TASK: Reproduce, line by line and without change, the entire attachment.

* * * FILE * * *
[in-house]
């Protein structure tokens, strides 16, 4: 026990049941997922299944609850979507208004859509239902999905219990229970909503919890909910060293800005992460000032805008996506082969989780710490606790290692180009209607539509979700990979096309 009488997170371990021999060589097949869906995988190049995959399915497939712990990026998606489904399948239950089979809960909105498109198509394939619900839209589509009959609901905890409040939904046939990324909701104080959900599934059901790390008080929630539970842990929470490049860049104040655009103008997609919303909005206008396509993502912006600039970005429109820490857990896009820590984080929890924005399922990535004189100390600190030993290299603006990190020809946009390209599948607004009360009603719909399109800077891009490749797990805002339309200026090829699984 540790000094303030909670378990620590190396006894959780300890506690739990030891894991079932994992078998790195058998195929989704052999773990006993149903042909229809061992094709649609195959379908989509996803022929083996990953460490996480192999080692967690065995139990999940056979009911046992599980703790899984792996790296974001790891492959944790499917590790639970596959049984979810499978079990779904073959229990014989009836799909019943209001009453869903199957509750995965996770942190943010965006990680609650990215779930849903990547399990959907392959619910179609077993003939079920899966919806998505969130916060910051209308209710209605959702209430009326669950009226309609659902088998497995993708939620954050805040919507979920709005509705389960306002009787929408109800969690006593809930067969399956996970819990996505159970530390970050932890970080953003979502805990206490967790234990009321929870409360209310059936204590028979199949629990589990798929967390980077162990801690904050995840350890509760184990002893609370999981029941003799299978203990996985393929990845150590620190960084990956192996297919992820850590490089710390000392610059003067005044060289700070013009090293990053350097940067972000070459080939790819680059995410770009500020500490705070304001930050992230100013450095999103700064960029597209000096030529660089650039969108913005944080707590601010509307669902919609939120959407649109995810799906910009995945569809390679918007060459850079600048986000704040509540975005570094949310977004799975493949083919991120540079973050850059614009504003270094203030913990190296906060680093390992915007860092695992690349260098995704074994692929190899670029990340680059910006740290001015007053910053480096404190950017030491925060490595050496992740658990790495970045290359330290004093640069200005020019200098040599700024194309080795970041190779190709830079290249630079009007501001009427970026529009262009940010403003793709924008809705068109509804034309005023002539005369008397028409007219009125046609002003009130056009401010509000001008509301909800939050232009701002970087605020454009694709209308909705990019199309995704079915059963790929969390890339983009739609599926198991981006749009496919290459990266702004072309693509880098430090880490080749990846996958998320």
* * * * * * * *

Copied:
[in-house]
């Protein structure tokens, strides 16, 4: 026990049941997922299944609850979507208004859509239902999905219990229970909503919890909910060293800005992460000032805008996506082969989780710490606790290692180009209607539509979700990979096309 009488997170371990021999060589097949869906995988190049995959399915497939712990990026998606489904399948239950089979809960909105498109198509394939619900839209589509009959609901905890409040939904046939990324909701104080959900599934059901790390008080929630539970842990929470490049860049104040655009103008997609919303909005206008396509993502912006600039970005429109820490857990896009820590984080929890924005399922990535004189100390600190030993290299603006990190020809946009390209599948607004009360009603719909399109800077891009490749797990805002339309200026090829699984 540790000094303030909670378990620590190396006894959780300890506690739990030891894991079932994992078998790195058998195929989704052999773990006993149903042909229809061992094709649609195959379908989509996803022929083996990953460490996480192999080692967690065995139990999940056979009911046992599980703790899984792996790296974001790891492959944790499917590790639970596959049984979810499978079990779904073959229990014989009836799909019943209001009453869903199957509750995965996770942190943010965006990680609650990215779930849903990547399990959907392959619910179609077993003939079920899966919806998505969130916060910051209308209710209605959702209430009326669950009226309609659902088998497995993708939620954050805040919507979920709005509705389960306002009787929408109800969690006593809930067969399956996970819990996505159970530390970050932890970080953003979502805990206490967790234990009321929870409360209310059936204590028979199949629990589990798929967390980077162990801690904050995840350890509760184990002893609370999981029941003799299978203990996985393929990845150590620190960084990956192996297919992820850590490089710390000392610059003067005044060289700070013009090293990053350097940067972000070459080939790819680059995410770009500020500490705070304001930050992230100013450095999103700064960029597209000096030529660089650039969108913005944080707590601010509307669902919609939120959407649109995810799906910009995945569809390679918007060459850079600048986000704040509540975005570094949310977004799975493949083919991120540079973050850059614009504003270094203030913990190296906060680093390992915007860092695992690349260098995704074994692929190899670029990340680059910006740290001015007053910053480096404190950017030491925060490595050496992740658990790495970045290359330290004093640069200005020019200098040599700024194309080795970041190779190709830079290249630079009007501001009427970026529009262009940010403003793709924008809705068109509804034309005023002539005369008397028409007219009125046609002003009130056009401010509000001008509301909800939050232009701002970087605020454009694709209308909705990019199309995704079915059963790929969390890339983009739609599926198991981006749009496919290459990266702004072309693509880098430090880490080749990846996958998320």